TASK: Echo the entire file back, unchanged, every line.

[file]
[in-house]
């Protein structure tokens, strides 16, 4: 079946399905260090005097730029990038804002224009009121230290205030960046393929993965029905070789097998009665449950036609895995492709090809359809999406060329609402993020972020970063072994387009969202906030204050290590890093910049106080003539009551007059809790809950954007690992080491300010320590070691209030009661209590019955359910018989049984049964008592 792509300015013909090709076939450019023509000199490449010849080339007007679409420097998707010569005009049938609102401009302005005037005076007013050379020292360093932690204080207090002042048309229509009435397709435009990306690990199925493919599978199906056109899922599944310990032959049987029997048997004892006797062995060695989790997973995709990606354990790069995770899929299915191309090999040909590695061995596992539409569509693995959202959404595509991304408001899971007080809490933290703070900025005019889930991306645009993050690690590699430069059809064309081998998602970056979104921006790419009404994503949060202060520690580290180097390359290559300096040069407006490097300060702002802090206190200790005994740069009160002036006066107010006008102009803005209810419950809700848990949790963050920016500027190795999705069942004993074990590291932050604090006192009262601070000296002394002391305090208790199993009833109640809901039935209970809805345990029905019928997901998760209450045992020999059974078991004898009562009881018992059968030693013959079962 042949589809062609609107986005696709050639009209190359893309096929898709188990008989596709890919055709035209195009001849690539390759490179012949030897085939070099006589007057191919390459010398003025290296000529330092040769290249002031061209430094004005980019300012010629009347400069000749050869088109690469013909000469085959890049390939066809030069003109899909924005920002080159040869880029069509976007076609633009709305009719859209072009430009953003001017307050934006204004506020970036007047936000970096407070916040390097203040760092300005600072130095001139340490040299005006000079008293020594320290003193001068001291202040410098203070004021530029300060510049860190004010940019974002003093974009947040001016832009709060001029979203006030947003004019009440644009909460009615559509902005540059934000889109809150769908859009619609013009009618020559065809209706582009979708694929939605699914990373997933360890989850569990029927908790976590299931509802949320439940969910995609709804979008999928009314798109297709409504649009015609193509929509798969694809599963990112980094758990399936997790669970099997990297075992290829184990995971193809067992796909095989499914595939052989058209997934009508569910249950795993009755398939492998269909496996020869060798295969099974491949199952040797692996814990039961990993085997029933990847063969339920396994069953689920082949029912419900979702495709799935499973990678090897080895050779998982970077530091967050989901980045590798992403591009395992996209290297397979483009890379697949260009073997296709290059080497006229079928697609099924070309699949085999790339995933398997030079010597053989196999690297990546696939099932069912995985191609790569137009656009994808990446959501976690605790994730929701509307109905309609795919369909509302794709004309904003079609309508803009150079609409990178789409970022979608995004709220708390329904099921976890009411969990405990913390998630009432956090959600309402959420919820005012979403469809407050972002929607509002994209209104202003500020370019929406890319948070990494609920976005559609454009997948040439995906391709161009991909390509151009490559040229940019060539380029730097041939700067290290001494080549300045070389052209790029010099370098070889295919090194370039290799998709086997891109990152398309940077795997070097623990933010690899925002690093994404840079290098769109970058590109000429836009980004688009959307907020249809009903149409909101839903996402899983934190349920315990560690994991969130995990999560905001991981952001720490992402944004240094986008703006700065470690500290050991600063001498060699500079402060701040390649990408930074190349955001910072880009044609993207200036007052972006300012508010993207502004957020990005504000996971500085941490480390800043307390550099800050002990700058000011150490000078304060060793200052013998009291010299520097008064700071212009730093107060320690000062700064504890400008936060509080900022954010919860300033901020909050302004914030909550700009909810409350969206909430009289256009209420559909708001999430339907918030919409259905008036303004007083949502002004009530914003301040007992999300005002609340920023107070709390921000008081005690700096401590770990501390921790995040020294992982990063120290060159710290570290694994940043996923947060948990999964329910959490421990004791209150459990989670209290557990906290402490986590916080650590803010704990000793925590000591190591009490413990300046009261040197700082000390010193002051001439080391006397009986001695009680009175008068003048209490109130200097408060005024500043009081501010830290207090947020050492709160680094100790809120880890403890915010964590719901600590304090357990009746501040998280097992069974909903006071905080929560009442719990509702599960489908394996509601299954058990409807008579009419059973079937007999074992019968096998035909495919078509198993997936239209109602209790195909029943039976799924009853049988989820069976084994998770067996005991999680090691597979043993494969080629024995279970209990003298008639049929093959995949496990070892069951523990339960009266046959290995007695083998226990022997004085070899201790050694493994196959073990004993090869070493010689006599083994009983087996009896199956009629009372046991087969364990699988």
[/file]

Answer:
[in-house]
């Protein structure tokens, strides 16, 4: 079946399905260090005097730029990038804002224009009121230290205030960046393929993965029905070789097998009665449950036609895995492709090809359809999406060329609402993020972020970063072994387009969202906030204050290590890093910049106080003539009551007059809790809950954007690992080491300010320590070691209030009661209590019955359910018989049984049964008592 792509300015013909090709076939450019023509000199490449010849080339007007679409420097998707010569005009049938609102401009302005005037005076007013050379020292360093932690204080207090002042048309229509009435397709435009990306690990199925493919599978199906056109899922599944310990032959049987029997048997004892006797062995060695989790997973995709990606354990790069995770899929299915191309090999040909590695061995596992539409569509693995959202959404595509991304408001899971007080809490933290703070900025005019889930991306645009993050690690590699430069059809064309081998998602970056979104921006790419009404994503949060202060520690580290180097390359290559300096040069407006490097300060702002802090206190200790005994740069009160002036006066107010006008102009803005209810419950809700848990949790963050920016500027190795999705069942004993074990590291932050604090006192009262601070000296002394002391305090208790199993009833109640809901039935209970809805345990029905019928997901998760209450045992020999059974078991004898009562009881018992059968030693013959079962 042949589809062609609107986005696709050639009209190359893309096929898709188990008989596709890919055709035209195009001849690539390759490179012949030897085939070099006589007057191919390459010398003025290296000529330092040769290249002031061209430094004005980019300012010629009347400069000749050869088109690469013909000469085959890049390939066809030069003109899909924005920002080159040869880029069509976007076609633009709305009719859209072009430009953003001017307050934006204004506020970036007047936000970096407070916040390097203040760092300005600072130095001139340490040299005006000079008293020594320290003193001068001291202040410098203070004021530029300060510049860190004010940019974002003093974009947040001016832009709060001029979203006030947003004019009440644009909460009615559509902005540059934000889109809150769908859009619609013009009618020559065809209706582009979708694929939605699914990373997933360890989850569990029927908790976590299931509802949320439940969910995609709804979008999928009314798109297709409504649009015609193509929509798969694809599963990112980094758990399936997790669970099997990297075992290829184990995971193809067992796909095989499914595939052989058209997934009508569910249950795993009755398939492998269909496996020869060798295969099974491949199952040797692996814990039961990993085997029933990847063969339920396994069953689920082949029912419900979702495709799935499973990678090897080895050779998982970077530091967050989901980045590798992403591009395992996209290297397979483009890379697949260009073997296709290059080497006229079928697609099924070309699949085999790339995933398997030079010597053989196999690297990546696939099932069912995985191609790569137009656009994808990446959501976690605790994730929701509307109905309609795919369909509302794709004309904003079609309508803009150079609409990178789409970022979608995004709220708390329904099921976890009411969990405990913390998630009432956090959600309402959420919820005012979403469809407050972002929607509002994209209104202003500020370019929406890319948070990494609920976005559609454009997948040439995906391709161009991909390509151009490559040229940019060539380029730097041939700067290290001494080549300045070389052209790029010099370098070889295919090194370039290799998709086997891109990152398309940077795997070097623990933010690899925002690093994404840079290098769109970058590109000429836009980004688009959307907020249809009903149409909101839903996402899983934190349920315990560690994991969130995990999560905001991981952001720490992402944004240094986008703006700065470690500290050991600063001498060699500079402060701040390649990408930074190349955001910072880009044609993207200036007052972006300012508010993207502004957020990005504000996971500085941490480390800043307390550099800050002990700058000011150490000078304060060793200052013998009291010299520097008064700071212009730093107060320690000062700064504890400008936060509080900022954010919860300033901020909050302004914030909550700009909810409350969206909430009289256009209420559909708001999430339907918030919409259905008036303004007083949502002004009530914003301040007992999300005002609340920023107070709390921000008081005690700096401590770990501390921790995040020294992982990063120290060159710290570290694994940043996923947060948990999964329910959490421990004791209150459990989670209290557990906290402490986590916080650590803010704990000793925590000591190591009490413990300046009261040197700082000390010193002051001439080391006397009986001695009680009175008068003048209490109130200097408060005024500043009081501010830290207090947020050492709160680094100790809120880890403890915010964590719901600590304090357990009746501040998280097992069974909903006071905080929560009442719990509702599960489908394996509601299954058990409807008579009419059973079937007999074992019968096998035909495919078509198993997936239209109602209790195909029943039976799924009853049988989820069976084994998770067996005991999680090691597979043993494969080629024995279970209990003298008639049929093959995949496990070892069951523990339960009266046959290995007695083998226990022997004085070899201790050694493994196959073990004993090869070493010689006599083994009983087996009896199956009629009372046991087969364990699988």